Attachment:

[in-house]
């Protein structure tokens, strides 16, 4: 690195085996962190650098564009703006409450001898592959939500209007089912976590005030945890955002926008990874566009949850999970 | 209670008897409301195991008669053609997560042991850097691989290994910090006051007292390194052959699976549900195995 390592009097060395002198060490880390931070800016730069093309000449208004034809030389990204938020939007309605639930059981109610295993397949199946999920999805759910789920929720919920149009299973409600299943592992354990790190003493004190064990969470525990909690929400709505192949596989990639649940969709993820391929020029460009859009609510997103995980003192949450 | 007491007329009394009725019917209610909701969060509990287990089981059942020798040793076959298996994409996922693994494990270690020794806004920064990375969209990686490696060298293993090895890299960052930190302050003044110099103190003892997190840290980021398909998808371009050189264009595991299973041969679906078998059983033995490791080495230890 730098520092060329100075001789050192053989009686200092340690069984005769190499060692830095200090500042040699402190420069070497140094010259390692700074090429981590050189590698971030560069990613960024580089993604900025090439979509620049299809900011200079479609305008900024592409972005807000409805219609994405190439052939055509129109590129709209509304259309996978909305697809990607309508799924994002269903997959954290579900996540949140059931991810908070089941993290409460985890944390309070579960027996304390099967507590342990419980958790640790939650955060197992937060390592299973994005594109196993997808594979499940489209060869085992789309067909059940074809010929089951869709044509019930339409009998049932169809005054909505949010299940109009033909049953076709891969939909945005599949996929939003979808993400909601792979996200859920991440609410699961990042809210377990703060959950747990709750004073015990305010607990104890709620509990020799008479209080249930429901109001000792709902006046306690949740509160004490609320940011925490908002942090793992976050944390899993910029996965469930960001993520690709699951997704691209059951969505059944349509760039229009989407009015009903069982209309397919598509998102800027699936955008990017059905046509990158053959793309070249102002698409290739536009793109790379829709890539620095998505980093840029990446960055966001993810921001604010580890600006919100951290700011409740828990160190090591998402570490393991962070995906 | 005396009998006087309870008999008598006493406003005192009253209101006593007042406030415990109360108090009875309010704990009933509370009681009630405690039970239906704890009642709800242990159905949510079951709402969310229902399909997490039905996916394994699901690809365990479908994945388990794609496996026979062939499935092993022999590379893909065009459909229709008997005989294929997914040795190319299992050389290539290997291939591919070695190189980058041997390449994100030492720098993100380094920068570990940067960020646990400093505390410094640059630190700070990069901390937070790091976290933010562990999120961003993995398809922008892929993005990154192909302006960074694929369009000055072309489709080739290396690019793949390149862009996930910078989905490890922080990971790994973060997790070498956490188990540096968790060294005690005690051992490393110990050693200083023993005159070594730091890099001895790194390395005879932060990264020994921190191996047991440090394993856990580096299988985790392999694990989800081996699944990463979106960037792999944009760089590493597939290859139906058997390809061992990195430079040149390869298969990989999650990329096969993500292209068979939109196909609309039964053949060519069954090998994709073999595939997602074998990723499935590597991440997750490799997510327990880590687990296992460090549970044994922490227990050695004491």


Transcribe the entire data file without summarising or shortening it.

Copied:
[in-house]
């Protein structure tokens, strides 16, 4: 690195085996962190650098564009703006409450001898592959939500209007089912976590005030945890955002926008990874566009949850999970 | 209670008897409301195991008669053609997560042991850097691989290994910090006051007292390194052959699976549900195995 390592009097060395002198060490880390931070800016730069093309000449208004034809030389990204938020939007309605639930059981109610295993397949199946999920999805759910789920929720919920149009299973409600299943592992354990790190003493004190064990969470525990909690929400709505192949596989990639649940969709993820391929020029460009859009609510997103995980003192949450 | 007491007329009394009725019917209610909701969060509990287990089981059942020798040793076959298996994409996922693994494990270690020794806004920064990375969209990686490696060298293993090895890299960052930190302050003044110099103190003892997190840290980021398909998808371009050189264009595991299973041969679906078998059983033995490791080495230890 730098520092060329100075001789050192053989009686200092340690069984005769190499060692830095200090500042040699402190420069070497140094010259390692700074090429981590050189590698971030560069990613960024580089993604900025090439979509620049299809900011200079479609305008900024592409972005807000409805219609994405190439052939055509129109590129709209509304259309996978909305697809990607309508799924994002269903997959954290579900996540949140059931991810908070089941993290409460985890944390309070579960027996304390099967507590342990419980958790640790939650955060197992937060390592299973994005594109196993997808594979499940489209060869085992789309067909059940074809010929089951869709044509019930339409009998049932169809005054909505949010299940109009033909049953076709891969939909945005599949996929939003979808993400909601792979996200859920991440609410699961990042809210377990703060959950747990709750004073015990305010607990104890709620509990020799008479209080249930429901109001000792709902006046306690949740509160004490609320940011925490908002942090793992976050944390899993910029996965469930960001993520690709699951997704691209059951969505059944349509760039229009989407009015009903069982209309397919598509998102800027699936955008990017059905046509990158053959793309070249102002698409290739536009793109790379829709890539620095998505980093840029990446960055966001993810921001604010580890600006919100951290700011409740828990160190090591998402570490393991962070995906 | 005396009998006087309870008999008598006493406003005192009253209101006593007042406030415990109360108090009875309010704990009933509370009681009630405690039970239906704890009642709800242990159905949510079951709402969310229902399909997490039905996916394994699901690809365990479908994945388990794609496996026979062939499935092993022999590379893909065009459909229709008997005989294929997914040795190319299992050389290539290997291939591919070695190189980058041997390449994100030492720098993100380094920068570990940067960020646990400093505390410094640059630190700070990069901390937070790091976290933010562990999120961003993995398809922008892929993005990154192909302006960074694929369009000055072309489709080739290396690019793949390149862009996930910078989905490890922080990971790994973060997790070498956490188990540096968790060294005690005690051992490393110990050693200083023993005159070594730091890099001895790194390395005879932060990264020994921190191996047991440090394993856990580096299988985790392999694990989800081996699944990463979106960037792999944009760089590493597939290859139906058997390809061992990195430079040149390869298969990989999650990329096969993500292209068979939109196909609309039964053949060519069954090998994709073999595939997602074998990723499935590597991440997750490799997510327990880590687990296992460090549970044994922490227990050695004491």